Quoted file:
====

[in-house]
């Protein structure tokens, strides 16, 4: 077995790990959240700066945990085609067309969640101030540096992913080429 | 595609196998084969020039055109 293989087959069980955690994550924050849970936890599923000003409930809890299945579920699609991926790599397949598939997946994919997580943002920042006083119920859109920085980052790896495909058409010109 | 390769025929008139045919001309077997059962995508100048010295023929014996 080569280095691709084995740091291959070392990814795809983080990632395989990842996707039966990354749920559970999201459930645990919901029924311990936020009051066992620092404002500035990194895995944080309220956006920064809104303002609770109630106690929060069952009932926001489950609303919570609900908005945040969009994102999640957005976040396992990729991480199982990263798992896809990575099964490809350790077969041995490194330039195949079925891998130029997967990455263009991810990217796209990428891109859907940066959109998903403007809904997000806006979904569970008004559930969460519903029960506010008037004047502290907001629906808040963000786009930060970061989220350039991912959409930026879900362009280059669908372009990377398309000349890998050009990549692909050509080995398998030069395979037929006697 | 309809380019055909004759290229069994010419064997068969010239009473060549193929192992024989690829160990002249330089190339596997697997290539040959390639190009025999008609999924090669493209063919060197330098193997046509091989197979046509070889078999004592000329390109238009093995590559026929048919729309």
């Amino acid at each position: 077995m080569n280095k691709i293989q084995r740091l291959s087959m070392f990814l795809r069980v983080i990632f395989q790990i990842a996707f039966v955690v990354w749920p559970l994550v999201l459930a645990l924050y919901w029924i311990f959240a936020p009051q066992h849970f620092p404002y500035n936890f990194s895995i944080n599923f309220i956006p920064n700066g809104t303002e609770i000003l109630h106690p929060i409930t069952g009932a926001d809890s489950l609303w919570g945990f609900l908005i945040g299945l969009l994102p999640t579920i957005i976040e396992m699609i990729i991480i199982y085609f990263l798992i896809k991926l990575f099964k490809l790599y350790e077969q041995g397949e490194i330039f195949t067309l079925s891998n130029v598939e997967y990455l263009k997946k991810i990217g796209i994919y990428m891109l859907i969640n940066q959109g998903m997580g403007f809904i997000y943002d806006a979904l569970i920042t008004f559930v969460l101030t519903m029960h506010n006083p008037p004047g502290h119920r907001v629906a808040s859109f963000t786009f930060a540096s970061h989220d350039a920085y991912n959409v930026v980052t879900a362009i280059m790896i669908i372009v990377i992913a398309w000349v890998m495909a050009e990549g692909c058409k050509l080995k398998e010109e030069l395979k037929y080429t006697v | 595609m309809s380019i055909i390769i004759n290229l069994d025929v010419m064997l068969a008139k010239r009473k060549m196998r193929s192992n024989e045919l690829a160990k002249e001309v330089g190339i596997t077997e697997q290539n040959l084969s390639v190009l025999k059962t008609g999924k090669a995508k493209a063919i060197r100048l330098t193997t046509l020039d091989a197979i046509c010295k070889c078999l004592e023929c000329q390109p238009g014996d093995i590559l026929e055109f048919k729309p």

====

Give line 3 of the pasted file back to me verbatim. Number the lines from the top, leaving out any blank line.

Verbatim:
């Amino acid at each position: 077995m080569n280095k691709i293989q084995r740091l291959s087959m070392f990814l795809r069980v983080i990632f395989q790990i990842a996707f039966v955690v990354w749920p559970l994550v999201l459930a645990l924050y919901w029924i311990f959240a936020p009051q066992h849970f620092p404002y500035n936890f990194s895995i944080n599923f309220i956006p920064n700066g809104t303002e609770i000003l109630h106690p929060i409930t069952g009932a926001d809890s489950l609303w919570g945990f609900l908005i945040g299945l969009l994102p999640t579920i957005i976040e396992m699609i990729i991480i199982y085609f990263l798992i896809k991926l990575f099964k490809l790599y350790e077969q041995g397949e490194i330039f195949t067309l079925s891998n130029v598939e997967y990455l263009k997946k991810i990217g796209i994919y990428m891109l859907i969640n940066q959109g998903m997580g403007f809904i997000y943002d806006a979904l569970i920042t008004f559930v969460l101030t519903m029960h506010n006083p008037p004047g502290h119920r907001v629906a808040s859109f963000t786009f930060a540096s970061h989220d350039a920085y991912n959409v930026v980052t879900a362009i280059m790896i669908i372009v990377i992913a398309w000349v890998m495909a050009e990549g692909c058409k050509l080995k398998e010109e030069l395979k037929y080429t006697v | 595609m309809s380019i055909i390769i004759n290229l069994d025929v010419m064997l068969a008139k010239r009473k060549m196998r193929s192992n024989e045919l690829a160990k002249e001309v330089g190339i596997t077997e697997q290539n040959l084969s390639v190009l025999k059962t008609g999924k090669a995508k493209a063919i060197r100048l330098t193997t046509l020039d091989a197979i046509c010295k070889c078999l004592e023929c000329q390109p238009g014996d093995i590559l026929e055109f048919k729309p």